It makes me wonder if Christians unintentionally undervalue each other’s work when asking for the family discount.You know, money is not evil, it is the root of evil and there is a difference. And then it is the love of money, not the stuff itself.
In some cases we have confused freebies with ministry, as if adding money to a transaction devalues the holiness of someone’s work . . .
As I have said on many occasions, I have lost a huge amount of weight. One of the problems I still have is situations where there is an abundance of food that I can access in an uncontrolled fashion. A party with a goodies table. I just don't stop eating. Though my weight is reasonably in control, I still love food too much. Therefore, in my house, I still have to limit how much food is about - it's a crutch to help me cope with my sinful desire to eat what is in my face.
Limiting money is the same thing. It shows we have not overcome our love of the stuff. Maybe asking for a "family discount" is the same sort of thing. It focus' too much on the cash and not enough on ridding ourselves of our love for it.
What do you love too much?
food love money
Tuesday, August 05, 2014
If we think about growing up in Christ, if Christian maturity enters our minds, chances are we envision our own, individual growth as believers. Surely it's well and good for each of us to yearn to grow up in our faith. But, if you pay close attention to Ephesians 4:11-16, you'll see that growing up isn't just about you. This passage views Christian maturity as something that is corporate as well as individual, communal as well as personal.As we build or restructure our churches on the model of "spiritual services provider" I wonder how we incorporate the Biblical reality that Roberts points out here? I wonder if it is possible?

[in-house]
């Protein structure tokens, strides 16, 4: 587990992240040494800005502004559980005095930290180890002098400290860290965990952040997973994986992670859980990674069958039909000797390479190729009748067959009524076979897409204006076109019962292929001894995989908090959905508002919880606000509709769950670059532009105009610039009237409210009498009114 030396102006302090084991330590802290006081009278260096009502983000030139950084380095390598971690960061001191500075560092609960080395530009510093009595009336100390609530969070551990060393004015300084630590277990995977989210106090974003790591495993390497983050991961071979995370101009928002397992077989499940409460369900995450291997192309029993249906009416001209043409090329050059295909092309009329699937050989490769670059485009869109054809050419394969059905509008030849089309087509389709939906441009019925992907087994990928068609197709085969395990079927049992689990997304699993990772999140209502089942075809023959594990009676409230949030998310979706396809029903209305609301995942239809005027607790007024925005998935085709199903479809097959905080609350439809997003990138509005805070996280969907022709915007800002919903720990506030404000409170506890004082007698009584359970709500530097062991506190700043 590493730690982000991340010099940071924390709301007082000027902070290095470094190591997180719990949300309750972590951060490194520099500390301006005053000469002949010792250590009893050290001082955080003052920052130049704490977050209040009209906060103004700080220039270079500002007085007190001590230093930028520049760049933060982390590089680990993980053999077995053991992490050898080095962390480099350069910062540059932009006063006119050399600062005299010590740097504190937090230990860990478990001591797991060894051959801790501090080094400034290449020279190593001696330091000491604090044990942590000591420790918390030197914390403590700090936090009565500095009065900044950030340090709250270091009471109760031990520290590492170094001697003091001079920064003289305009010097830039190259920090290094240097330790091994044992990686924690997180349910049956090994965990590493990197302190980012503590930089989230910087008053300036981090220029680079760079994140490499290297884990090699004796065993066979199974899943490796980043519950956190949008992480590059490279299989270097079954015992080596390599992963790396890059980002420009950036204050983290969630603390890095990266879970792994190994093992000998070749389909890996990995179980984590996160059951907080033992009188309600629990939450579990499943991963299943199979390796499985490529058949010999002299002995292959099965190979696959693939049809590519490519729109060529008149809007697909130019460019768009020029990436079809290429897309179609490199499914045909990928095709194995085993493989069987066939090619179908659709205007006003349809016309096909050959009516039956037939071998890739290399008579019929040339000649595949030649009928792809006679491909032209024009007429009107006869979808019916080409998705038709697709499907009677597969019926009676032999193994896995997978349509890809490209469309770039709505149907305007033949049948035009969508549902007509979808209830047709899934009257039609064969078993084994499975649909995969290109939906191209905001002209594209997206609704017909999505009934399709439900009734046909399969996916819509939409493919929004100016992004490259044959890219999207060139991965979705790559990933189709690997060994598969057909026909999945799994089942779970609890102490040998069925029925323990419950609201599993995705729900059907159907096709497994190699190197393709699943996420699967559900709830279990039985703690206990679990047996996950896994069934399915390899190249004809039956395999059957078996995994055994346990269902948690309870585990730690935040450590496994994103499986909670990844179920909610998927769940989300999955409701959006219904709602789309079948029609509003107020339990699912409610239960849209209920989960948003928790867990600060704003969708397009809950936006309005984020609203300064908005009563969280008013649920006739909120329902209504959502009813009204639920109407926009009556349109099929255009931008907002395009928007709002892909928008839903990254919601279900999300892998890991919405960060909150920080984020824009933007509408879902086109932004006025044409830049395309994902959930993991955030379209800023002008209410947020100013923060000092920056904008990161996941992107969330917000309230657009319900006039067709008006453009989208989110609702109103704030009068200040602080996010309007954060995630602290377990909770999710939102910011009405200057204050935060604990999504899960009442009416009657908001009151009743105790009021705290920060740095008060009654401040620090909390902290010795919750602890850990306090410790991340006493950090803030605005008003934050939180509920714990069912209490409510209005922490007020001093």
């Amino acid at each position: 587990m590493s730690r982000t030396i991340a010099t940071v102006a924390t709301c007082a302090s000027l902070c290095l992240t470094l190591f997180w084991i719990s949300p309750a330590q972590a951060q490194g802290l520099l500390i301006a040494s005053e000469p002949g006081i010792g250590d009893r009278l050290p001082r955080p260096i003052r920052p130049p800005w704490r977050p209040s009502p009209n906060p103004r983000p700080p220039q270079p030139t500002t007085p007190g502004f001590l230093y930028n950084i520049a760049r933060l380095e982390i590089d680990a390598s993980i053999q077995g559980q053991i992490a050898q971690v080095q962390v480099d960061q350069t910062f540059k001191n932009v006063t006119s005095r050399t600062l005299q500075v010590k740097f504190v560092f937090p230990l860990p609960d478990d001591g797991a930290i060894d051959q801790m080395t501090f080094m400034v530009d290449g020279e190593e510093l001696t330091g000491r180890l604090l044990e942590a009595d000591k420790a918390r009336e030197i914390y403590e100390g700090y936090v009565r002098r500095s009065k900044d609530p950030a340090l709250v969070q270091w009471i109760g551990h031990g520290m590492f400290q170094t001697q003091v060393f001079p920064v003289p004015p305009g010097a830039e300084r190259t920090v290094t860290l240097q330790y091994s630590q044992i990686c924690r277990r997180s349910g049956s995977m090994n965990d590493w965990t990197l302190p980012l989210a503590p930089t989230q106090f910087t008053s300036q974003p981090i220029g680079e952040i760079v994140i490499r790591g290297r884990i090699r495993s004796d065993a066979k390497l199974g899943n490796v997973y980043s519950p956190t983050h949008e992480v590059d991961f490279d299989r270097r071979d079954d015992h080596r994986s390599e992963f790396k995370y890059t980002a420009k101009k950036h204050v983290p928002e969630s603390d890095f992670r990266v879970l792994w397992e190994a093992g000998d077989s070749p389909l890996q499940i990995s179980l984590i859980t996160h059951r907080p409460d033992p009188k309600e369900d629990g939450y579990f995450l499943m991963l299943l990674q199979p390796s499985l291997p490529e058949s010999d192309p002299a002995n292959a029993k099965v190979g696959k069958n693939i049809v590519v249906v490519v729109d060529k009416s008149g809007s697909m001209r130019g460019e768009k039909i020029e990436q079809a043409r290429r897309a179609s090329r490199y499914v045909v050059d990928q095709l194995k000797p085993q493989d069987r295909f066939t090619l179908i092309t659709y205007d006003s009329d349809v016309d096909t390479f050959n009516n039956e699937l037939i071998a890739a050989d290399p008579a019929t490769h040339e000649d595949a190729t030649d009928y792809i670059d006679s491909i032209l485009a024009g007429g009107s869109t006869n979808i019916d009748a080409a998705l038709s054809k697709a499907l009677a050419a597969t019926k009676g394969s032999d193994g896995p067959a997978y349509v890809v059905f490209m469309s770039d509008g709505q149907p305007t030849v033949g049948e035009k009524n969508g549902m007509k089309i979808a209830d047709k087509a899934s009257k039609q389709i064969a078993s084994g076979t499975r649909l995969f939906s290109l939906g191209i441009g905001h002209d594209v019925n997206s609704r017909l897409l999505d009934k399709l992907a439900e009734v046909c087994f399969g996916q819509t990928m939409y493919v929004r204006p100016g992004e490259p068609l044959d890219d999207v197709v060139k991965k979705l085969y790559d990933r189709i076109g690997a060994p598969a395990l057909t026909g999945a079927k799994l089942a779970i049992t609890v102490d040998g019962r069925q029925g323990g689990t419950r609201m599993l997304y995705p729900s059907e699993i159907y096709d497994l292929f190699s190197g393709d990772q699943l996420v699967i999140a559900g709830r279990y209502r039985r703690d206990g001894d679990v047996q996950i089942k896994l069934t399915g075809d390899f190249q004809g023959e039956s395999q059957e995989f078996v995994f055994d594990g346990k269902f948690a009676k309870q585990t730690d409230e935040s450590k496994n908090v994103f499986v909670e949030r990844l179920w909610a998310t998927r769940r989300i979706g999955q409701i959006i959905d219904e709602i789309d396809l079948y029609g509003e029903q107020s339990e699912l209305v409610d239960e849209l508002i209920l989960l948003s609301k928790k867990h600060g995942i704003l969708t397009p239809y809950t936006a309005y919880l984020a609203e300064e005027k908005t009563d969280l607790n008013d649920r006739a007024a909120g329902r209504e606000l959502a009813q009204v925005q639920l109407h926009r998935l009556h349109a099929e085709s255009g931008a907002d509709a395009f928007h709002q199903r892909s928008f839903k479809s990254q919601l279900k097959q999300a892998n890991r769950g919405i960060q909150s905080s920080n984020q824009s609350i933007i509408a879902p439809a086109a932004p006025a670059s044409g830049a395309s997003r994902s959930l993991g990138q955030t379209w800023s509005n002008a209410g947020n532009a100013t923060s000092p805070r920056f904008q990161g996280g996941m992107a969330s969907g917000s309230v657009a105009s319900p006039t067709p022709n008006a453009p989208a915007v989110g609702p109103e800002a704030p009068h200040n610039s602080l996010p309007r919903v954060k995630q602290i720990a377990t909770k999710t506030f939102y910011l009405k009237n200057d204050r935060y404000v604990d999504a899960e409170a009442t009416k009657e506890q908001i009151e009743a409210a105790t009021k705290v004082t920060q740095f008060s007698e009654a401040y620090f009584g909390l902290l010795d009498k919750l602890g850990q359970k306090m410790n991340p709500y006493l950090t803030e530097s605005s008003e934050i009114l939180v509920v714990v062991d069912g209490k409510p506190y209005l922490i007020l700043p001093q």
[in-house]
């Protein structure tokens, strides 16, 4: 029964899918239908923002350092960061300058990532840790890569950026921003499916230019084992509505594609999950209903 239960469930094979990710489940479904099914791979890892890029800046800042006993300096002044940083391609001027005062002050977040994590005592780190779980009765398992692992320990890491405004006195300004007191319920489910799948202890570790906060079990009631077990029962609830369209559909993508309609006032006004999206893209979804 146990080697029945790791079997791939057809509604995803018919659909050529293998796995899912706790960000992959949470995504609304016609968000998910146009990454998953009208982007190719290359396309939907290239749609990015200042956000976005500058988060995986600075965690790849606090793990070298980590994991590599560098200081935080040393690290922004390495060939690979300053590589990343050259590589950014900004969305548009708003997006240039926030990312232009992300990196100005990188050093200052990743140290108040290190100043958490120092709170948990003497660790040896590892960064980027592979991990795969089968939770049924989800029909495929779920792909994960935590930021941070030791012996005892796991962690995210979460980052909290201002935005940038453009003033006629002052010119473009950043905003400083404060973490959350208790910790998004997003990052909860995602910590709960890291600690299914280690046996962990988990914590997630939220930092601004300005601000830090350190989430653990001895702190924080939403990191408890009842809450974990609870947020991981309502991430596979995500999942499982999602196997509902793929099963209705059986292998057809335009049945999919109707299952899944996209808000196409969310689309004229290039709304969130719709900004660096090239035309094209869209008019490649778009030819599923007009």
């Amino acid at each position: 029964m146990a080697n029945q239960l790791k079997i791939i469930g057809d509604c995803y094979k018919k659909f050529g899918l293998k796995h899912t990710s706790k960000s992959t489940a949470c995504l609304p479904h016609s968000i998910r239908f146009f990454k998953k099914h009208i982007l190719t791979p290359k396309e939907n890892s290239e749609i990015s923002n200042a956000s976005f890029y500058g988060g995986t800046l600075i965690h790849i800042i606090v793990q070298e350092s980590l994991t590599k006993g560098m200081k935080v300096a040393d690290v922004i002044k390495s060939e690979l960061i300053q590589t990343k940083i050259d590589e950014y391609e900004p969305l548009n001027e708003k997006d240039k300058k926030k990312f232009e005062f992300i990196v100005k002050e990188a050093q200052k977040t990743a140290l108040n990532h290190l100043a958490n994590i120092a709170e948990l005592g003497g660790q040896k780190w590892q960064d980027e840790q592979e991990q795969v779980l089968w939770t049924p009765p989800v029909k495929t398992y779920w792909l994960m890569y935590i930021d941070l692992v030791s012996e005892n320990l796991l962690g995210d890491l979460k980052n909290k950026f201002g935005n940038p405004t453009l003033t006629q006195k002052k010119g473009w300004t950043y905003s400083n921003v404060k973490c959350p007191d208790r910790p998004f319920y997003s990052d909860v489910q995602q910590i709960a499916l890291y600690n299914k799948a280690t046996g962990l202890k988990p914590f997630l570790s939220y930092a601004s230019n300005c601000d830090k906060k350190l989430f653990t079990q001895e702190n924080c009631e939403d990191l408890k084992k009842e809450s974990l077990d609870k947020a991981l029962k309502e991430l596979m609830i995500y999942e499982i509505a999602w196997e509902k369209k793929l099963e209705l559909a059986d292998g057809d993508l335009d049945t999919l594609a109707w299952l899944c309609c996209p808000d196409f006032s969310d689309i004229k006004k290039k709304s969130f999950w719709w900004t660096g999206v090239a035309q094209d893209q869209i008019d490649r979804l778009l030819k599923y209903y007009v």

I think this question runs deeper than we like to think it does. It requires the leadership to live communally, not merely with the professional business model. It requires that the church be structure in such a way that it invites people not to what they want, but to what they need. It requires so much - it makes demands not just on how the church is run or operated, but on the individuals involved - all the individuals.
Maybe that is why we buy into the service provider model so easily - it's not about them, it's about us.
Monday, August 04, 2014
Oh So Many
We get the Reformation wrong when we think the Reformers taught that “sola fide” means “solitary faith” — without any connection to “good works.”The idea that Catholics believe in works and Protestants believe in grace is just a little too clean. And like most things, people take it too extremes as if to discuss works in church is to be "too Catholic" and Lord knows we can't have that.
“What much of Protestantism thinks the Reformers taught about religious authority is a significant misrepresentation of what they actually taught.”Calling every pastor that has simply raised some capital and set up a church. Get a clue. This may sound ugly, but sometimes when I run into churches like that I think a) the pastor could not hack it in a system so they scooted, b)the pastor wants the money or c) the pastor is afraid of accountability. That's cynical on my part, I know, but even those that start with the best of intent seem to end up astray. Accountability matters.
We get the Reformation wrong when we do not carefully recognize the differences between the Reformers and the later Protestant scholastics who constructed theological systems to articulate the Protestant faith.I'd put that slightly differently - the Reformation was a political event, not a theological one. Churches do not get to opt out of politics.